Quebrei a imagem dos meus próprios sonhos! // I broke the image of my own dreams

Main source for this post: Masters of Contemporary Brazilian Song MPB 1965 – 1985, by Charles A. Perrone

“Fantasia” and “Catavento e Girassol”

Lyrics from “Fantasia” by Aldir Blanc and João Bosco

Olhando na quarta-feira as ruas vazias// On Wednesday, looking out on the empty streets
Com os garis dando um jeito em nossa moral// With the street-sweepers tidying up our dignity
Custei a compreender que fantasia//It took me a long time to understand that a costume [mask]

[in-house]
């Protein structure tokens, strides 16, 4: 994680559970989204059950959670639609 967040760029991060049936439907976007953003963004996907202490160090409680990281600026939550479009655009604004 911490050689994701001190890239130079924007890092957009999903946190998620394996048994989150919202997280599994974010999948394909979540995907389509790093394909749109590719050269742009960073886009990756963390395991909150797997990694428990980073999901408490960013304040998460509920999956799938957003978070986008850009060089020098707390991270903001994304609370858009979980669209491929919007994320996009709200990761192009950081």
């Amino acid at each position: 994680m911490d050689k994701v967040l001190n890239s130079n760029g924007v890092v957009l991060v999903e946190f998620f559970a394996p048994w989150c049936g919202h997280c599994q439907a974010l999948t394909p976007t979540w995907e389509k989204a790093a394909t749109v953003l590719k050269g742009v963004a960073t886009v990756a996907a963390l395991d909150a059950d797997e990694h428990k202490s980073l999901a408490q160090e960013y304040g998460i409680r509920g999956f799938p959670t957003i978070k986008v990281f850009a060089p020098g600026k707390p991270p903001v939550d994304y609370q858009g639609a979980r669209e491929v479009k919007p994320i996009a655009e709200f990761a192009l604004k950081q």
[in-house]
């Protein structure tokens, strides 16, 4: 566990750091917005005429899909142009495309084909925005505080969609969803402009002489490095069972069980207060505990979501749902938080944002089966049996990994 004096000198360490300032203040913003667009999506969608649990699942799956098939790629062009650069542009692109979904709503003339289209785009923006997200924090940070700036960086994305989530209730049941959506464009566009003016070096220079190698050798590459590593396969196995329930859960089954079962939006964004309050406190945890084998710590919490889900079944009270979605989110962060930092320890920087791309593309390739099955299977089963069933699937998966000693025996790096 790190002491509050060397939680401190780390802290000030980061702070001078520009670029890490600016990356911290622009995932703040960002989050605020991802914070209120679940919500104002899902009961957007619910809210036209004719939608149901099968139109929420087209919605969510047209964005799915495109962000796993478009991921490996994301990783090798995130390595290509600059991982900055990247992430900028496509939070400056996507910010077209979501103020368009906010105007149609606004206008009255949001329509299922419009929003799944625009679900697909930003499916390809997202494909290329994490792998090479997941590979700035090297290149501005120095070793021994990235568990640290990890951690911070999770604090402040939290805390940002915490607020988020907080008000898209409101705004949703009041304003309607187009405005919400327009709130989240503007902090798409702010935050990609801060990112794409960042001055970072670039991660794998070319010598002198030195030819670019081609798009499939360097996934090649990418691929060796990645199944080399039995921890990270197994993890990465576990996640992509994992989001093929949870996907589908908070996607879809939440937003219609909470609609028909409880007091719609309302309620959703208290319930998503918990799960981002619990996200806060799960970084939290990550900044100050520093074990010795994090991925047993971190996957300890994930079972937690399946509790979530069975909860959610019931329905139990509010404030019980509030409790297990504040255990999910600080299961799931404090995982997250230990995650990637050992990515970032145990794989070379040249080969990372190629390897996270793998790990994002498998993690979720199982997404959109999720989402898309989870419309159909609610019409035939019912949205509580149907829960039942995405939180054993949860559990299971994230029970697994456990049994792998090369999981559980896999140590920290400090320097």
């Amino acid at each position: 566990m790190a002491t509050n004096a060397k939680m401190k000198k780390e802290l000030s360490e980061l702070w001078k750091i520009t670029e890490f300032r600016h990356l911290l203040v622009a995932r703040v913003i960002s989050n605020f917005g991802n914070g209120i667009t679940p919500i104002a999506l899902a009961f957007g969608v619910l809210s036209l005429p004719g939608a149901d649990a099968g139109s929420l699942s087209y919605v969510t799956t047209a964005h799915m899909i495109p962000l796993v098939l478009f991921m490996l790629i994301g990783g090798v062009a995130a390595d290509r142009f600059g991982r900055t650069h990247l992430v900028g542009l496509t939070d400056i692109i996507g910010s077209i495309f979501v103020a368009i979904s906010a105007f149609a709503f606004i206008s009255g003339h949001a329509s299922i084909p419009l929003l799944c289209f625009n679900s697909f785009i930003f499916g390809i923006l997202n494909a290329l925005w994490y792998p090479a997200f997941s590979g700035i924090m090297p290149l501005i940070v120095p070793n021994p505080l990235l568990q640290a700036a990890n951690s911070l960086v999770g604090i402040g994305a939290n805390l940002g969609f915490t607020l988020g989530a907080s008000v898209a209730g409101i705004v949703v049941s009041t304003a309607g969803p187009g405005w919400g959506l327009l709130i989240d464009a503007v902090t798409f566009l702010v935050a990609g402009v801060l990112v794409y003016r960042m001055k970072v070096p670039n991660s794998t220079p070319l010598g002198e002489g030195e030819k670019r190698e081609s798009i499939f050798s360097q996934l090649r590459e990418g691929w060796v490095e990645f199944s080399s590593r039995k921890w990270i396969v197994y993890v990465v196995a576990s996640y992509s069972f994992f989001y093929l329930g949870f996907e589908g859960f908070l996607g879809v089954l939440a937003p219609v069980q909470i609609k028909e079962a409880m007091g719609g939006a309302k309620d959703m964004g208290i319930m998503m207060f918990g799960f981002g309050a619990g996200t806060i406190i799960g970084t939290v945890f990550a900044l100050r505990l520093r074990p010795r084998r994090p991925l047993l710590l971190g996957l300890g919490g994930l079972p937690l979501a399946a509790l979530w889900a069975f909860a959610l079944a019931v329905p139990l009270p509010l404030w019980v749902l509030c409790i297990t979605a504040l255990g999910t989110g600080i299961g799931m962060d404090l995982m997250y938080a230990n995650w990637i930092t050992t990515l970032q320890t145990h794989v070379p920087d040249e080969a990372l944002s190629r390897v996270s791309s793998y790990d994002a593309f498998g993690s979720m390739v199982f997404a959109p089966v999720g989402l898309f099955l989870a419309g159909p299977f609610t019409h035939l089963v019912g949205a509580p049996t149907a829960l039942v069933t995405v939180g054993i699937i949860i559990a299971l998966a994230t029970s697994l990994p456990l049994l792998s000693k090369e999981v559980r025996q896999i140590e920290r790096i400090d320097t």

É um troço que o cara tira no carnaval//Is something a guy takes off during Carnival
E usa nos outros dias por toda a vida// And wears every other day in his life
Dizendo: “Olá! Como vai?” e coisas assim// Saying, “Hello! How are you?” and things like that
O nó da gravata apertando o pescoço// The knot of the tie choking his neck
Olhando o fundo do poço e rindo de mim//Gazing into the bottom of the barrel and laughing at myself
Ria, rasguei a fantasia, ria// I laughed, I tore up my mask, I laughed
Queimei a garantia, ria// I burned my throat, I laughed
Tô solto por aí// I’m on the loose
Doido, eu danço de Pierrot, triste// Mad, I dance as Pierrot, sad
Morrendo em meu amor, ria// Dying in my love, I laughed
Vendo você morrer de rir// Watching you die laughing

“Catavento e Girassol” by Aldir Blanc and Guinga (1993)

Meu catavento tem dentro // My pinwheel has inside it
o que há do lado de fora do teu girassol // What’s on the outside of your sunflower